Of course for an individual the risk might be an unknown, if only because studies have not been done to measure risks of having or not having metastases without treatments, i.e. without a non-treatment arm. In such a case there can be no rationale for the cut off. In the example given it looks as if the population levels of risks have been estimated (but how accurately?) and a decision made for a cut off between low and high risk but the cut off has for some reason been inordinately skewed towards specificity. This could be because the tests cut offs were worked out on a low prevalence population but then inappropriately applied to a higher prevalence population. Does this sound possible?
I argue here that, amongst many difficulties, the root origin of the ongoing unstoppable epidemic of overdiagnosis is Modern Medicine’s desire to name that which it doesn’t understand, and to assume it can know that which it cannot know. Modern Medicine, for the ‘diachronic’ test, manipulates the cut off points for diagnostic tests to favour sensitivity, so that the borderline must always be assumed to be pathological. Note here however that paradoxically the cut-off for the MammaPrint test favoured specificity, which I cannot explain. It is used as the EBM cognoscenti would say as a ‘Rule Out’ test, fairly reliable at confirming you don’t have a condition, not so reliable if you do have the condition, best used for screening type tests where falsely ‘ruling in’ has serious consequences, that outweigh falsely ‘ruling out’. Here you might expect them to what to have a more sensitive ‘rule in’ type of cut off. Why would they do this? It had the effect of reassuring people they did not run a risk of metastases when they perhaps did, it would also reduce the number receiving prophylactic chemotherapy. However, putting this strangeness to one side for the moment I will persevere with screening diachronic testing.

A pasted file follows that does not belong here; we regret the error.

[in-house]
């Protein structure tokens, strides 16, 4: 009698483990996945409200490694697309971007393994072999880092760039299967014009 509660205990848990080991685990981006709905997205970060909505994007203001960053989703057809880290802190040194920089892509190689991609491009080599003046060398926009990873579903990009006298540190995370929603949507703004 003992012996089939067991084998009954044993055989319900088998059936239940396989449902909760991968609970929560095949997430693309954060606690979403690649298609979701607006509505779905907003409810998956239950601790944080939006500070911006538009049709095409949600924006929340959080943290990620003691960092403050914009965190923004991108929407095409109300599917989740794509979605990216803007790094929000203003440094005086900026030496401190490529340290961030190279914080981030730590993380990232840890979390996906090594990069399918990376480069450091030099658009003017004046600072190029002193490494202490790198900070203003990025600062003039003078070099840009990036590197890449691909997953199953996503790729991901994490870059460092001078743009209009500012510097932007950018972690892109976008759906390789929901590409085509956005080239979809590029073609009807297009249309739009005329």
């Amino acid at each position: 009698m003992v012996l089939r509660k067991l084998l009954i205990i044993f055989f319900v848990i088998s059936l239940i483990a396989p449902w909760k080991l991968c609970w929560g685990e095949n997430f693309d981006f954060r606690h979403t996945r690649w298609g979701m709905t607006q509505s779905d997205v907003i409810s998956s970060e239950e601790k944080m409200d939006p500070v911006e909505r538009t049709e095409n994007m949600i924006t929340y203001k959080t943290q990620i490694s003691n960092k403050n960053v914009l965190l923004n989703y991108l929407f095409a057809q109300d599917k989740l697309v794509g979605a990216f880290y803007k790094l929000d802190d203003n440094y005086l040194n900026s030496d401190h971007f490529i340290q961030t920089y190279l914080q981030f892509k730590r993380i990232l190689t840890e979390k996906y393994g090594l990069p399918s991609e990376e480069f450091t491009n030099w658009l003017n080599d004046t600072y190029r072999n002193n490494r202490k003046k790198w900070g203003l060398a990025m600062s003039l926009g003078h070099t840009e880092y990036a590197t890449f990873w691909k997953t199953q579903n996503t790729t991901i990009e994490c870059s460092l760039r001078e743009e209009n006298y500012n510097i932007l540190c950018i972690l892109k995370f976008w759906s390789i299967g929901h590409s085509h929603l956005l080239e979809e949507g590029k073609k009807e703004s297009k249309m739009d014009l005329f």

Medical Technology is part of a diachronic process when it tries to predict the future, or the risk of future harm. It is diachronic because it is providing information that is applicable to a time period as opposed to synchronic, which applies to the state of the tissue today. This applies to most screening and preventive investigations, including private health care screening and cancer screening programmes. This is a huge profitable industry. It relies upon a sacred belief that tissues must reveal their futures up to the test, and more testing will provide more certainty. Medicine remains obsessed with the classification of tissue representations and now molecular appearances. The aporia of medicine is disavowed because they are the unanswerable questions posed by the borderline tissue of the breast biopsy: “What does this result mean for me, the individual in front of you?” Answer: “We cannot say, (because so much cancer is determined by random chance) which is why you must have the mastectomy, we cannot take the chance of not removing this indeterminable aporia.”

When a test is used to determine risk it functions to performatively name an individual and transforms him/her into a feminised subject-of-medicine with a dis-ease requiring treatment now or, if not, at least further investigation now or later. The test and tester and the tested have two issues to confront in general a) the dependence of the predictive value of the test on the sensitivity and prevalence of the condition and b) the dependence of the sensitivity of the test upon the choice of cut off between low risk (treatment should be avoided) and high risk (treatment can be recommended). The effect of the test upon treatment recommendations is critically dependent upon the choice of cut off. This choice, for conditions where the problem is diachronic, i.e. not synchronic with the timing of the test, has two further issues to resolve: a) the uncertainty of the level of population risk, b) the uncertainty of the individual risk even if the population risk is known, and c) the ability of the test to provide reliable information about the risk in question (e.g. of a person developing metastases in the future, or in a de novo screening situation (on a person with no previous symptomatology or signs of the disease in question) as in breast cancer screening. For many diachronic diagnostic situations there is no gold standard by which the test can be judged.